Coupling polymerase pausing and chromatin landscapes for precise regulation of transcription

Laboratory of Molecular Carcinogenesis, National Institute of Environmental Health Sciences, NIH, Research Triangle Park, NC 27709, USA
Biochimica et Biophysica Acta (Impact Factor: 4.66). 03/2012; 1819(7):700-6. DOI: 10.1016/j.bbagrm.2012.02.015
Source: PubMed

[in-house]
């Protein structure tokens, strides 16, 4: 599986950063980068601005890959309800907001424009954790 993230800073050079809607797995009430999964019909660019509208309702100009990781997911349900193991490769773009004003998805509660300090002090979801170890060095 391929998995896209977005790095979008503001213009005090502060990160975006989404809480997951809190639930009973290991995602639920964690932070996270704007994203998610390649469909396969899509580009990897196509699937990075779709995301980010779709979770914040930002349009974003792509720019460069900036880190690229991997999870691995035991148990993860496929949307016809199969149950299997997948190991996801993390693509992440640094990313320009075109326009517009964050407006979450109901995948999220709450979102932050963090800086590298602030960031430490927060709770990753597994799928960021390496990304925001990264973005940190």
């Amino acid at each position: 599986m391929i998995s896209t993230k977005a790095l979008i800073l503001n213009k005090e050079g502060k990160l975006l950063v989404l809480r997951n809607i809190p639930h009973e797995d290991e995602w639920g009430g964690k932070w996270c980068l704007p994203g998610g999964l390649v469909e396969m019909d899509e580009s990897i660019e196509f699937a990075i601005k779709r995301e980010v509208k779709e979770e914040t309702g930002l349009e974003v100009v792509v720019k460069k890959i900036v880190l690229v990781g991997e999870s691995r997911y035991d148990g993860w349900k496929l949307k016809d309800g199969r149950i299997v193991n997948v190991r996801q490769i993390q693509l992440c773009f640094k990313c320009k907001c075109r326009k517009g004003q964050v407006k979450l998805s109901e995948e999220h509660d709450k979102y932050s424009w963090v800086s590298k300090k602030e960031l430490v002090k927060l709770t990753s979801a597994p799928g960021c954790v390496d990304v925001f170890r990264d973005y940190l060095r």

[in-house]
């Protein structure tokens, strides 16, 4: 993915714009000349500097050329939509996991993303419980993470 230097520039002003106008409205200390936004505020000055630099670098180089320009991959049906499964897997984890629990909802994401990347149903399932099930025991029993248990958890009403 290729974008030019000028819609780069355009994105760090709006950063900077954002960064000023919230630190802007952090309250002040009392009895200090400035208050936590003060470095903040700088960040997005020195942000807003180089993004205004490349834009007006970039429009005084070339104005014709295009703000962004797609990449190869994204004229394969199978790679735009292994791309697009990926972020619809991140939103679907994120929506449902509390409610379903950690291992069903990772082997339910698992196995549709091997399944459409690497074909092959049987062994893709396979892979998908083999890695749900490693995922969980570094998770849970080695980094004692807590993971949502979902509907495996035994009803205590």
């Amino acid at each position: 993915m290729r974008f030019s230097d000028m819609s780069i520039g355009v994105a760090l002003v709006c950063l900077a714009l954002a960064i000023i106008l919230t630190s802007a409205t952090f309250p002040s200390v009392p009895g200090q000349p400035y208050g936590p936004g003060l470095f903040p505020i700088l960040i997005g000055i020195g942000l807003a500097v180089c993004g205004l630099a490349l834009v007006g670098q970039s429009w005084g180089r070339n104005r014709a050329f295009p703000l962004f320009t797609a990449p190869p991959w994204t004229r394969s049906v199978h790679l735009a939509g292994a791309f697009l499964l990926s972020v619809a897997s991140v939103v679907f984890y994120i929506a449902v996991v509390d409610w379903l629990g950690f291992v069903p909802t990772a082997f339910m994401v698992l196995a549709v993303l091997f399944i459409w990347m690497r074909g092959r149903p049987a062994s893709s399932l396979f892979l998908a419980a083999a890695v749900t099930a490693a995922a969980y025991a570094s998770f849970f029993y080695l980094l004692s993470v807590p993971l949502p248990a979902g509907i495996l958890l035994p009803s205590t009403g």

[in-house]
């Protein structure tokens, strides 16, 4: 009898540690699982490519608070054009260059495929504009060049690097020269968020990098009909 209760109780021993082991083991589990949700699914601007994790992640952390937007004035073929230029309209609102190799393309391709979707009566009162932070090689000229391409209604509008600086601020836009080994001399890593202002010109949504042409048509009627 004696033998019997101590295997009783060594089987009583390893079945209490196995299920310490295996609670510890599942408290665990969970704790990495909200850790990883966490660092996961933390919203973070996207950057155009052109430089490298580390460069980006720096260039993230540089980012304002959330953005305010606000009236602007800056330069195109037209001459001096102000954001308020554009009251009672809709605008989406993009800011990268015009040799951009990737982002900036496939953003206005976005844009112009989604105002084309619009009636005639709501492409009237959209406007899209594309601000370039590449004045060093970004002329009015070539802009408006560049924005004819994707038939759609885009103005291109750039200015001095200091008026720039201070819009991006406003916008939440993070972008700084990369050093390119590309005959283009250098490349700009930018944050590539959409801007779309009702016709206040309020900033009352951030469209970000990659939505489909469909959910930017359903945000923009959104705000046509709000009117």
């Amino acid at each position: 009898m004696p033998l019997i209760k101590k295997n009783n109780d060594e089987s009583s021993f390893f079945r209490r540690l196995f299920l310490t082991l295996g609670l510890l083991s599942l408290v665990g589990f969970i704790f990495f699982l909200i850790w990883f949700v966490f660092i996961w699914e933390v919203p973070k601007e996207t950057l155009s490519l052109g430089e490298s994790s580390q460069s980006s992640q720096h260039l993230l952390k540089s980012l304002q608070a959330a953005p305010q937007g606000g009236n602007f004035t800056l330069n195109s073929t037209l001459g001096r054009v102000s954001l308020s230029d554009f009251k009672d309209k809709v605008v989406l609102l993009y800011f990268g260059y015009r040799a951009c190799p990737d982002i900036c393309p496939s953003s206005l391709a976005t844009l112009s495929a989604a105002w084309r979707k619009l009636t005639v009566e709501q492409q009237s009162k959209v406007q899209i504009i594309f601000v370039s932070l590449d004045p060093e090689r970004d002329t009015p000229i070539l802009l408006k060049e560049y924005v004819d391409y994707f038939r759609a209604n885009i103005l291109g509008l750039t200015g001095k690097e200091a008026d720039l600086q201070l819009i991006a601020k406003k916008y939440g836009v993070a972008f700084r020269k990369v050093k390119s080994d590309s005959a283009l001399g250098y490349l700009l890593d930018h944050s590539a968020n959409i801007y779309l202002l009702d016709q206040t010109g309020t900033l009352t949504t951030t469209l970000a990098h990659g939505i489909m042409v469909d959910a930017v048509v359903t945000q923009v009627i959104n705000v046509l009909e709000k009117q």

Altering gene expression in response to stimuli is a pivotal mechanism through which organisms execute developmental programs and respond to changes in their environment. Packaging of promoter DNA into chromatin can greatly impact the ability of RNA polymerase II to access and transcribe a gene. Promoter chromatin environments thus play a central role in establishing transcriptional output appropriate for specific environmental conditions or developmental states. Recent genomic studies have illuminated general principles of chromatin organization and deepened our understanding of how promoter sequence and nucleosome architecture may impact gene expression. Concurrently, pausing of polymerase during early elongation has been recognized as an important event influencing transcription of genes within stimulus-responsive networks. Promoters regulated by pausing are now recognized to possess a distinct chromatin architecture that may facilitate the plasticity of gene expression in response to signaling events. Here we review advances in understanding chromatin and pausing, and explore how coupling Pol II pausing to distinct promoter architectures may help organisms achieve flexible yet precise transcriptional control. This article is part of a Special Issue entitled: Chromatin in time and space.

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